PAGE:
Saturday, September 30, 2006

The lessons are from the Book of Esther, the Epistle of James and the Gospel of Mark. The theme, according to the Collect is a prayer for grace as we run to obtain God's promises to partake of heavenly treasure.
The Book of Esther is a tale of how a woman saves a nation by stepping up to the plate at a crucial moment. It is told in a melodramatic style - with reversals of fortune and opportunities to laugh as villains are brought to justice. When Purim is celebrated in the Synagogue (usually in March) the reading of this story is accompanied by boos and hisses and clattering of rattles at the mention of Haman's, the villain, name and shouts and cheers for Mordecai and Esther. The point of the story seems to be that when the time comes it is not always the strong and powerful who win the day, but that we must be willing to act if we are so called.
In the gospel - Jesus is also making the point that the kindom of heaven is made up of little ones, those who even in small acts - like a cup of water for someone who is thirsty - do the thing that brings us all closer to living in the way that God would have us live. Often we think that "little ones" means children but in this passage it is the Greek word "mikron" - same as where we get "micro." In this case Jesus is referring to those on the margins - the widows, the orphans, the poor, the powerless. He is giving hope to all who feel that life is too much to handle and who are always struggling. He is calling those who have gifts, no matter how small we may think they are, to use them to care for one another. Dylan Breuer has a commentary on this at her blog, Sarah Laughed.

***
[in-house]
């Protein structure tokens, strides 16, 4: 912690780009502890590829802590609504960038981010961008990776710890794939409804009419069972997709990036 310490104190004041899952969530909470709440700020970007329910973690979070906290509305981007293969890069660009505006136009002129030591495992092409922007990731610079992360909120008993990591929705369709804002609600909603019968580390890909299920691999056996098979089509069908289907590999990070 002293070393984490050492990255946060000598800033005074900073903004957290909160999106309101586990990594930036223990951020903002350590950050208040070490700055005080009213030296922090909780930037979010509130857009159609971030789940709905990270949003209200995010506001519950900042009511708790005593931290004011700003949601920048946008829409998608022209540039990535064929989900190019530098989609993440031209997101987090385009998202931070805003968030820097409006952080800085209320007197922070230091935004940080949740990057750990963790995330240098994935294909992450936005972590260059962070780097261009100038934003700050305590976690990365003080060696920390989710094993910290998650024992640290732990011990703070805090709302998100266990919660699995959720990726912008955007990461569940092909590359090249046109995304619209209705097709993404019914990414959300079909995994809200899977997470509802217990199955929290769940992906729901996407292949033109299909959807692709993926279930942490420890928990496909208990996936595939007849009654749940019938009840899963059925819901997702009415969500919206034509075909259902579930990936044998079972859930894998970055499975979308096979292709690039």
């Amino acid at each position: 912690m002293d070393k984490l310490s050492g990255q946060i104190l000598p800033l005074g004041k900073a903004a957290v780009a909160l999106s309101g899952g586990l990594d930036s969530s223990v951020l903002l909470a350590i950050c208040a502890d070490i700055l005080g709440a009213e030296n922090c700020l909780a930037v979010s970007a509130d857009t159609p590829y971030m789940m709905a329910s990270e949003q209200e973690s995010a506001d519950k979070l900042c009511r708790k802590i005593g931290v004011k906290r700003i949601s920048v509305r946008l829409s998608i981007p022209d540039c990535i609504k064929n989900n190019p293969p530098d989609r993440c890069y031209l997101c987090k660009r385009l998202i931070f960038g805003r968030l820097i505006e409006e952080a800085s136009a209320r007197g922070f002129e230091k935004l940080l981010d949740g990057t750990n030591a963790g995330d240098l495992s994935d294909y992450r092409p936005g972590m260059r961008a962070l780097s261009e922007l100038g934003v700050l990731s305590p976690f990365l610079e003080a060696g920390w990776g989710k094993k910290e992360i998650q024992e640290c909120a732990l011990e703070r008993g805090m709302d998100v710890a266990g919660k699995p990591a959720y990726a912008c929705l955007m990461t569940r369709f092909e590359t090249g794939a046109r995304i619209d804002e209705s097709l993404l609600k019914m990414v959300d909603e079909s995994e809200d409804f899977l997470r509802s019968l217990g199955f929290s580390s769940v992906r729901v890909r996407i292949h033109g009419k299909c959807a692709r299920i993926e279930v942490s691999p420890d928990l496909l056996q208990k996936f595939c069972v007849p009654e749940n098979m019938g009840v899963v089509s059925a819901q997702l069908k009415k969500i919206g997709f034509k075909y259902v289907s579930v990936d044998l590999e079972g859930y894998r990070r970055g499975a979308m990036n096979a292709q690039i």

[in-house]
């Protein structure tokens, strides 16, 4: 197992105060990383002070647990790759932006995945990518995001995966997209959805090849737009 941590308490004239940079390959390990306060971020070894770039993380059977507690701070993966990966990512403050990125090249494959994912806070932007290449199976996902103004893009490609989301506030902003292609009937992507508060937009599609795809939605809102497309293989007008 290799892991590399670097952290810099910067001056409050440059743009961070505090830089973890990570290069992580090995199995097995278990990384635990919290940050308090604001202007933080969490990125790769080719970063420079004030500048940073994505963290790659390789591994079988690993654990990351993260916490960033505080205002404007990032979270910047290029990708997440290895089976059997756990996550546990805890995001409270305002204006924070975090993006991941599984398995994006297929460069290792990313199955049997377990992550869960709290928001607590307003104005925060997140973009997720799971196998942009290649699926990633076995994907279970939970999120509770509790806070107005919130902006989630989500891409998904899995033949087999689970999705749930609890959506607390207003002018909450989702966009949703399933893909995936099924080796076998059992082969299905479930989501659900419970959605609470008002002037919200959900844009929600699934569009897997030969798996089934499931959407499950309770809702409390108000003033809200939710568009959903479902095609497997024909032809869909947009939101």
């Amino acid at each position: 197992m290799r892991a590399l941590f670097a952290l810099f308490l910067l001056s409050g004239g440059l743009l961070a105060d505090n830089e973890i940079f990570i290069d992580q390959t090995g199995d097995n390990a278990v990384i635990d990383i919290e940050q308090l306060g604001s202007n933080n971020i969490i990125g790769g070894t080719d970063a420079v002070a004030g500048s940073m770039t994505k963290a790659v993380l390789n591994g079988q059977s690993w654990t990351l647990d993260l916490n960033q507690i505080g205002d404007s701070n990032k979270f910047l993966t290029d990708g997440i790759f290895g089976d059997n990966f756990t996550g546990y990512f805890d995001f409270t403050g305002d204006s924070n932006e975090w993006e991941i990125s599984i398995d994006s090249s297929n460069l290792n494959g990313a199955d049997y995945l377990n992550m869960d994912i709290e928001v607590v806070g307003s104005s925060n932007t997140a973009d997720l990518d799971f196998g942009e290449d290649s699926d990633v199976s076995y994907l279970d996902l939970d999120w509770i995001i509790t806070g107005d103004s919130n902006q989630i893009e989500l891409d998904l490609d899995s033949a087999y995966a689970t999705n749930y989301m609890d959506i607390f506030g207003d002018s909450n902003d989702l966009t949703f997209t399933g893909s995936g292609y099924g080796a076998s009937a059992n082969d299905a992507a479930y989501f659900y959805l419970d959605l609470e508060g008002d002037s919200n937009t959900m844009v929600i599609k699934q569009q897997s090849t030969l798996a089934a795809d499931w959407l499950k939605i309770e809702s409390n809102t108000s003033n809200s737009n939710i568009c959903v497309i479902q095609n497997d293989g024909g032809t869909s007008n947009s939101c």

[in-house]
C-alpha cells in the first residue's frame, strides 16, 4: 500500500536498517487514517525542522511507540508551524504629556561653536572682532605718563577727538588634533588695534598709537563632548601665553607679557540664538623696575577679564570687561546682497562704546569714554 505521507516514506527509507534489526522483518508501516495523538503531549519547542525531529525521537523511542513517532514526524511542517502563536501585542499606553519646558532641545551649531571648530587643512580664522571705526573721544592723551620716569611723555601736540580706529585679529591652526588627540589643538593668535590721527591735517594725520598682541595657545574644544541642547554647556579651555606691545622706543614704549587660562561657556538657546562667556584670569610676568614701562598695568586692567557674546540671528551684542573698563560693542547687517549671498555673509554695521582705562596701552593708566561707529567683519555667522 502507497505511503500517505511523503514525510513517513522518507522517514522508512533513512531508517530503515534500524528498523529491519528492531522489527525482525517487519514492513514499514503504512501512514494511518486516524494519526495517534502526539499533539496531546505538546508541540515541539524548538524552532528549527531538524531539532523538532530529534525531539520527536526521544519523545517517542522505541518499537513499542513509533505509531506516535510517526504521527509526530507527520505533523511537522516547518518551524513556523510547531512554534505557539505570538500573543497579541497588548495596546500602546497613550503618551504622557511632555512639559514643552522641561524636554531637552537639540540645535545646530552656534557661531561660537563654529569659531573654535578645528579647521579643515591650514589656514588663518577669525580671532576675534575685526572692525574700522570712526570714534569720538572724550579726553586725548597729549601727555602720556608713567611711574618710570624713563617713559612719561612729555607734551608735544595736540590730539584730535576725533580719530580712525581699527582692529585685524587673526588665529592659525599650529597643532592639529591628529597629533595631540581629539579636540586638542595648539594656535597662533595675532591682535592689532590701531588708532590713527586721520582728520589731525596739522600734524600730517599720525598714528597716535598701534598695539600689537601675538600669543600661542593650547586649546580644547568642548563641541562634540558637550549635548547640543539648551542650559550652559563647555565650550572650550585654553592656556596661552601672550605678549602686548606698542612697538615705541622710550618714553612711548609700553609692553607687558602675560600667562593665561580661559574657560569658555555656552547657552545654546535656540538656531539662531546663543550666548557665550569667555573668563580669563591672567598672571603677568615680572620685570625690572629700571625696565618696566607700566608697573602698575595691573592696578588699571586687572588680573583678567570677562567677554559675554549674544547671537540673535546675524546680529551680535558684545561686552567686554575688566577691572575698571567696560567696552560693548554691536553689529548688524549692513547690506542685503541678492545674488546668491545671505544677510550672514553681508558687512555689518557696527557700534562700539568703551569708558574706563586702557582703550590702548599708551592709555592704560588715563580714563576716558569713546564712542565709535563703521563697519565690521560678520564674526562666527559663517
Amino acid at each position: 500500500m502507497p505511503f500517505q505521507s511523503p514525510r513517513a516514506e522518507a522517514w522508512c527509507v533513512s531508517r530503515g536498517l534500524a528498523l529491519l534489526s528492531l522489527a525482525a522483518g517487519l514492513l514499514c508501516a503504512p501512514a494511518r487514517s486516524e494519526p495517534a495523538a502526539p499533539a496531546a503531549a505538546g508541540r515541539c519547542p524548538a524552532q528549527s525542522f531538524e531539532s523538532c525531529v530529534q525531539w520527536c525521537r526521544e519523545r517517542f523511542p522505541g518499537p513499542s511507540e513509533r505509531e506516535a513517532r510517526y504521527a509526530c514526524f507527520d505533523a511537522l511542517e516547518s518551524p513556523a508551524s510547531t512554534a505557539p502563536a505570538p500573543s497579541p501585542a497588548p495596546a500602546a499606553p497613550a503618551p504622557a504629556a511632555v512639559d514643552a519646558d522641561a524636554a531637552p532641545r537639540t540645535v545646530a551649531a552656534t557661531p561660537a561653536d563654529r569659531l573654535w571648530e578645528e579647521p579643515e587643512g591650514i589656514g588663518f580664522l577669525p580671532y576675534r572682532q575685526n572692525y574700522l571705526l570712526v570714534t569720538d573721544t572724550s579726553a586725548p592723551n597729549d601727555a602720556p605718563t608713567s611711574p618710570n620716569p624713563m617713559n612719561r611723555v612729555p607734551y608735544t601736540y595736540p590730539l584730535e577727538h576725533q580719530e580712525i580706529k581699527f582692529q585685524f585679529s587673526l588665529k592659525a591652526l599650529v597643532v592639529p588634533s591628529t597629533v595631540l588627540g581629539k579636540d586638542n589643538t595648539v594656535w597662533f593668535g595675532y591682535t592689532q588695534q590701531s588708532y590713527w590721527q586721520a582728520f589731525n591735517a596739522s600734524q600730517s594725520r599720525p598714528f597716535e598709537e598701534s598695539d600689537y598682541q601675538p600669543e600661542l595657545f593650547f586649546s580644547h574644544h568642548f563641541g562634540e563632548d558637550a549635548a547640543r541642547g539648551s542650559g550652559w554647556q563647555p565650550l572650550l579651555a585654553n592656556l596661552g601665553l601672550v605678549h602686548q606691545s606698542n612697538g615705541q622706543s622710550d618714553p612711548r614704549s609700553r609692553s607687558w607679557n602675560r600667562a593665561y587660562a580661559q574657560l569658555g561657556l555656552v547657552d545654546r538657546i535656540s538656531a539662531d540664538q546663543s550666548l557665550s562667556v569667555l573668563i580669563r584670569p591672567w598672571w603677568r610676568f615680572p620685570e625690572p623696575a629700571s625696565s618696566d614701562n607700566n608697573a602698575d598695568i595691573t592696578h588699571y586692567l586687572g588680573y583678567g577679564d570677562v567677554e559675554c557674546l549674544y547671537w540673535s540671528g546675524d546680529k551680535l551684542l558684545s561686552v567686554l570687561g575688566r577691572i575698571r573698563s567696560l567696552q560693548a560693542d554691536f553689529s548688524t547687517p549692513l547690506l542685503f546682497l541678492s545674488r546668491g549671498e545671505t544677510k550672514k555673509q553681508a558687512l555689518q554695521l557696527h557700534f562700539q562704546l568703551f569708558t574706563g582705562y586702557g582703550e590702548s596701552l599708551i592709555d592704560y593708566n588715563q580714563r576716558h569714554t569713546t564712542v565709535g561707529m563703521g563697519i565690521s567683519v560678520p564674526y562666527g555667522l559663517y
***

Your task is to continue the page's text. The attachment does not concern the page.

James, as usual, offers practical advice on church life. Luther did not like the Epistle of James as he thought it was a "works not grace" book of the Bible. Luther was so overwhelmed by the notion of grace that he dismissed the Letter of James as to works oriented. Also interesting is that the Book of Esther does not mention God at all. It is a good thing they were all left in the Bible as we have received it - makes us know that there is a broad range of approaches to the faithful life. The task is to run the race and know that we already have the gold medal.

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